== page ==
7 Tips to Become a Better Soccer Player

Becoming a better soccer player is entirely in your hands. It’s about what you do on your own and in training to improve that sets you apart from others. How can you get better at soccer to help you and your team?

Become a better soccer player by getting into shape, practicing juggling, training daily, even if it’s just a little bit, warming up and cooling down properly, training your goal-scoring technique, setting goals for yourself, and watching soccer on television.

All of these helpful tips can be done alone or with a team. Weave them into your training regimen and work at them over time to become a better player.

7 tips to become a better soccer player

Becoming a better soccer player for yourself and your team takes a lot of commitment. Here are seven tips to improve as a player:

  • Get into soccer shape
  • Practice juggling
  • Become one with your soccer ball
  • Warm up, cool down, and stretch
  • Practice scoring and finishing
  • Come up with goals
  • Watch soccer on television or online

Get into soccer shape

Getting into shape is one thing, but getting into soccer shape is another. One way to get into soccer shape is through physical soccer training. H.I.I.T., or high-intensity interval training, is a valuable physical training tool for soccer players.

H.I.I.T. workouts use a series of stop-and-go anaerobic exercises that emulate the short sprints and slower jogs soccer players perform during games and therefore are an appropriate way to get into soccer shape. Combining H.I.I.T. workouts with on or off-the-ball soccer drills will get you into soccer shape while sharpening your soccer abilities.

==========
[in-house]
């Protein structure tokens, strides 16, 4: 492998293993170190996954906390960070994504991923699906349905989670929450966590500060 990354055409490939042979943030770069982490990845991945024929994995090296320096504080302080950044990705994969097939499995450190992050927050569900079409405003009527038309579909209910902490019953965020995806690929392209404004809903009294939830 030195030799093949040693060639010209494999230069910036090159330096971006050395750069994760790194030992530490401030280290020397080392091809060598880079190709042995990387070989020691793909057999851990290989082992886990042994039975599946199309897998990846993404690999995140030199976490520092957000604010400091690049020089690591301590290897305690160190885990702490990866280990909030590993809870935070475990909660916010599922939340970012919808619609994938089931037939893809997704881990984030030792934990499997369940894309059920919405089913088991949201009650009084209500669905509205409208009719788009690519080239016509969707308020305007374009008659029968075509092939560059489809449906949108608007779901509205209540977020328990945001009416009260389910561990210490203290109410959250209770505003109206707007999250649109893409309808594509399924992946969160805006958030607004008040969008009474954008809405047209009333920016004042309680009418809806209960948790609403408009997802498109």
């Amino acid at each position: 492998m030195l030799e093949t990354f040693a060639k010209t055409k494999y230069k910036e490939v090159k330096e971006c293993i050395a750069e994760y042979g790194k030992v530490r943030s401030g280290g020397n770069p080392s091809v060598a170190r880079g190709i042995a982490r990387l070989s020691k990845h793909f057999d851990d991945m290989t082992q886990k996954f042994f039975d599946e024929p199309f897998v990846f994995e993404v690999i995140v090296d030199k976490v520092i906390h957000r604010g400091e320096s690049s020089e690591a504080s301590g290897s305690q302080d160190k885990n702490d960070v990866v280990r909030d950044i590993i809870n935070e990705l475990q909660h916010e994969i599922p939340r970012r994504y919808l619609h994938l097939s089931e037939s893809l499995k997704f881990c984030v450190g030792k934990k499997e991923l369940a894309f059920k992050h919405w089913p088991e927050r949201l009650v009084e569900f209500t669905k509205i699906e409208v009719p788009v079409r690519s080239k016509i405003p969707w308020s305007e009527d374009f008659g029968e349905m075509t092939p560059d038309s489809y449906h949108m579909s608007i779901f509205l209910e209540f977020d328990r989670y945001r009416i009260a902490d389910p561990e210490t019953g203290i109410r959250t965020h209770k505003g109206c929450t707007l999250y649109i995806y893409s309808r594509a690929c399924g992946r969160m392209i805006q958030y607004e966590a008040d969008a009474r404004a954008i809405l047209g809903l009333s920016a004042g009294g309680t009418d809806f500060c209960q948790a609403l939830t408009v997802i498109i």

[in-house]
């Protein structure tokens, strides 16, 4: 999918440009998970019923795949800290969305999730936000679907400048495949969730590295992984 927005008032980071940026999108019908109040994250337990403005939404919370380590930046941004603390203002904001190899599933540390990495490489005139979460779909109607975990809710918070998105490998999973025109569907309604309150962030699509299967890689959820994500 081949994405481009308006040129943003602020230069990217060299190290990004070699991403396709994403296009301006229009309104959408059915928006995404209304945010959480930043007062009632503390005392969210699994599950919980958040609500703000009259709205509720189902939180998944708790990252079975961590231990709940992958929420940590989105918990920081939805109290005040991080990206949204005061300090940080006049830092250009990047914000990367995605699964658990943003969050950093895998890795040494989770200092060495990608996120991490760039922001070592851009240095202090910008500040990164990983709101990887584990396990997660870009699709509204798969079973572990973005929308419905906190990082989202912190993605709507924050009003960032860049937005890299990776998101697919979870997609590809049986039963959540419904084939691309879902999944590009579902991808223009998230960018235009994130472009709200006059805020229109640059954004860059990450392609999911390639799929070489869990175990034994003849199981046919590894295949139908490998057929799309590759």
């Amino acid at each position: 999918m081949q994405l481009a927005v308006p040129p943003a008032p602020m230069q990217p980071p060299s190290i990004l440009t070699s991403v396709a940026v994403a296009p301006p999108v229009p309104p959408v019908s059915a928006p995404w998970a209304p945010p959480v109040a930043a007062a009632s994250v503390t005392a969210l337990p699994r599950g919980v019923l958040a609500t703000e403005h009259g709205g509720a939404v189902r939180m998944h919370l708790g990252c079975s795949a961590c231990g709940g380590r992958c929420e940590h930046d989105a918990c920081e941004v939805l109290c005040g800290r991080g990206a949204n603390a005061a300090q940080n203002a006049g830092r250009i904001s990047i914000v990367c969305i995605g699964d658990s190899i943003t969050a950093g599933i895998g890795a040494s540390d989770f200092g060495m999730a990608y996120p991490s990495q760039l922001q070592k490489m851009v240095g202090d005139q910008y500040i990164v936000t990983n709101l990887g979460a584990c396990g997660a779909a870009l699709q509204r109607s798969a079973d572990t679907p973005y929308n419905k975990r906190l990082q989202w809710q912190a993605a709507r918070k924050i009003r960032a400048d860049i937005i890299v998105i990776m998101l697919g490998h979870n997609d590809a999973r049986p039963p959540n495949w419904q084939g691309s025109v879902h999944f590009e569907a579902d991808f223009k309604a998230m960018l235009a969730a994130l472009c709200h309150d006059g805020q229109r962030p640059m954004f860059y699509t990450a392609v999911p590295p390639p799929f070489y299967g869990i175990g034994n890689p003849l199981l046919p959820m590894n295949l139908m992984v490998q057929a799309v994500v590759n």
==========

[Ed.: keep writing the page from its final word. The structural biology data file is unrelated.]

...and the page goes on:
Practice juggling (yes, it does help)

Juggling isn’t just a fancy way to show off your soccer skills; it’s a helpful drill to become a better soccer player. Juggling improves your first touch and overall ball control. Practice juggling yourself or do it with a partner to simulate game-like scenarios where you pass and receive the ball in the air.

It’s also useful when you’re short on time and can only get in a quick training session. You don’t need a ton of space, either.

Even more so, you can practice juggling on asphalt—one of the few times you’ll hear me say training on hard surfaces is okay!

Become one with your soccer ball

The best way to improve your technical ability is to practice daily. All types of soccer training are necessary to get better. You can even train in the comfort of your home.

When I say “become one with your soccer ball,” I mean keeping a ball by your side whenever you can.

Don’t have time for proper soccer practice? Dribble a ball around your backyard, basement, living room, or bedroom. Use a regular-sized or mini ball, whichever works best for your space.

I like to keep a mini soccer ball by my desk when I work to keep my skills sharp; sometimes, some of my breaks consist of dribbling around my office or stepping outside for five minutes to get a few touches on the ball.

Warm up, cool down, and stretch

You can do these things to gradually become better at soccer and prevent yourself from being sidelined due to injuries. Warm up before games to ensure your muscles are primed for an intense workout. This mitigates soreness and reduces the chance of injury.

Cooldowns let your body know it’s time to rest and that your workout is finished. They’re equally as important as warming up. After training or a match, cool down with a slow-paced jog, and light dynamic and static stretching to minimize soreness and reduce the likelihood of injuries.

Practice scoring and finishing